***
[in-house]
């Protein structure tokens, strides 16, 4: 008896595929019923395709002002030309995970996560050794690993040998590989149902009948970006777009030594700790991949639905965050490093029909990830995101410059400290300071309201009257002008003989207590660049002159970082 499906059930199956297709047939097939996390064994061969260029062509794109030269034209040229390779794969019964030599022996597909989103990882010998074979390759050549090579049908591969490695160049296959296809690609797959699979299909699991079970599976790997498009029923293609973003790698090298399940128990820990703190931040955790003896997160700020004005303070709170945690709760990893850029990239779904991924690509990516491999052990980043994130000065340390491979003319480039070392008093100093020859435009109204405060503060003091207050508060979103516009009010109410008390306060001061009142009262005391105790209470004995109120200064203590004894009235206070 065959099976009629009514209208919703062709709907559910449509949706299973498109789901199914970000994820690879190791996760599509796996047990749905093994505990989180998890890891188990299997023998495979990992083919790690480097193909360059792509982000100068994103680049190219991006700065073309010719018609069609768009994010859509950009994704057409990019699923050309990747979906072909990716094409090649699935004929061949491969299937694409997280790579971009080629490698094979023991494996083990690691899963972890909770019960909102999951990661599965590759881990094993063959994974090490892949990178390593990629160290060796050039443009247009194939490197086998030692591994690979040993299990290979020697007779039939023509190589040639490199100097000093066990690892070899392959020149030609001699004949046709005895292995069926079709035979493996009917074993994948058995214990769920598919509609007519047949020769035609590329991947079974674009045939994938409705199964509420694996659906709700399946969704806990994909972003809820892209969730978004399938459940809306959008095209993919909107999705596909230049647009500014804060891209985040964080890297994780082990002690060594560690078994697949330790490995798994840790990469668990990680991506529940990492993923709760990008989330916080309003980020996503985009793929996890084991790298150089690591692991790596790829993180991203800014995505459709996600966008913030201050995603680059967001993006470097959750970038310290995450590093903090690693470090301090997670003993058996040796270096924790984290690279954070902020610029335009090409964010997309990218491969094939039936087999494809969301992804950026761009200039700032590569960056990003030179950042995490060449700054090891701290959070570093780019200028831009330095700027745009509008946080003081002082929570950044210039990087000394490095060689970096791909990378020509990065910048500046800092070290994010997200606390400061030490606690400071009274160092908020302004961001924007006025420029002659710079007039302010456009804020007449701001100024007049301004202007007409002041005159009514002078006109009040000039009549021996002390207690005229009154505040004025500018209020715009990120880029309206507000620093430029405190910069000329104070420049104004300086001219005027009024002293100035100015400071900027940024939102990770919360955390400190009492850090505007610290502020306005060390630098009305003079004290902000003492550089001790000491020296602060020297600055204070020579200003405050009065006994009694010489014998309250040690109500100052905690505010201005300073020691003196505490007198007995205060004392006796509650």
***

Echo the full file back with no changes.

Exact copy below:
[in-house]
């Protein structure tokens, strides 16, 4: 008896595929019923395709002002030309995970996560050794690993040998590989149902009948970006777009030594700790991949639905965050490093029909990830995101410059400290300071309201009257002008003989207590660049002159970082 499906059930199956297709047939097939996390064994061969260029062509794109030269034209040229390779794969019964030599022996597909989103990882010998074979390759050549090579049908591969490695160049296959296809690609797959699979299909699991079970599976790997498009029923293609973003790698090298399940128990820990703190931040955790003896997160700020004005303070709170945690709760990893850029990239779904991924690509990516491999052990980043994130000065340390491979003319480039070392008093100093020859435009109204405060503060003091207050508060979103516009009010109410008390306060001061009142009262005391105790209470004995109120200064203590004894009235206070 065959099976009629009514209208919703062709709907559910449509949706299973498109789901199914970000994820690879190791996760599509796996047990749905093994505990989180998890890891188990299997023998495979990992083919790690480097193909360059792509982000100068994103680049190219991006700065073309010719018609069609768009994010859509950009994704057409990019699923050309990747979906072909990716094409090649699935004929061949491969299937694409997280790579971009080629490698094979023991494996083990690691899963972890909770019960909102999951990661599965590759881990094993063959994974090490892949990178390593990629160290060796050039443009247009194939490197086998030692591994690979040993299990290979020697007779039939023509190589040639490199100097000093066990690892070899392959020149030609001699004949046709005895292995069926079709035979493996009917074993994948058995214990769920598919509609007519047949020769035609590329991947079974674009045939994938409705199964509420694996659906709700399946969704806990994909972003809820892209969730978004399938459940809306959008095209993919909107999705596909230049647009500014804060891209985040964080890297994780082990002690060594560690078994697949330790490995798994840790990469668990990680991506529940990492993923709760990008989330916080309003980020996503985009793929996890084991790298150089690591692991790596790829993180991203800014995505459709996600966008913030201050995603680059967001993006470097959750970038310290995450590093903090690693470090301090997670003993058996040796270096924790984290690279954070902020610029335009090409964010997309990218491969094939039936087999494809969301992804950026761009200039700032590569960056990003030179950042995490060449700054090891701290959070570093780019200028831009330095700027745009509008946080003081002082929570950044210039990087000394490095060689970096791909990378020509990065910048500046800092070290994010997200606390400061030490606690400071009274160092908020302004961001924007006025420029002659710079007039302010456009804020007449701001100024007049301004202007007409002041005159009514002078006109009040000039009549021996002390207690005229009154505040004025500018209020715009990120880029309206507000620093430029405190910069000329104070420049104004300086001219005027009024002293100035100015400071900027940024939102990770919360955390400190009492850090505007610290502020306005060390630098009305003079004290902000003492550089001790000491020296602060020297600055204070020579200003405050009065006994009694010489014998309250040690109500100052905690505010201005300073020691003196505490007198007995205060004392006796509650």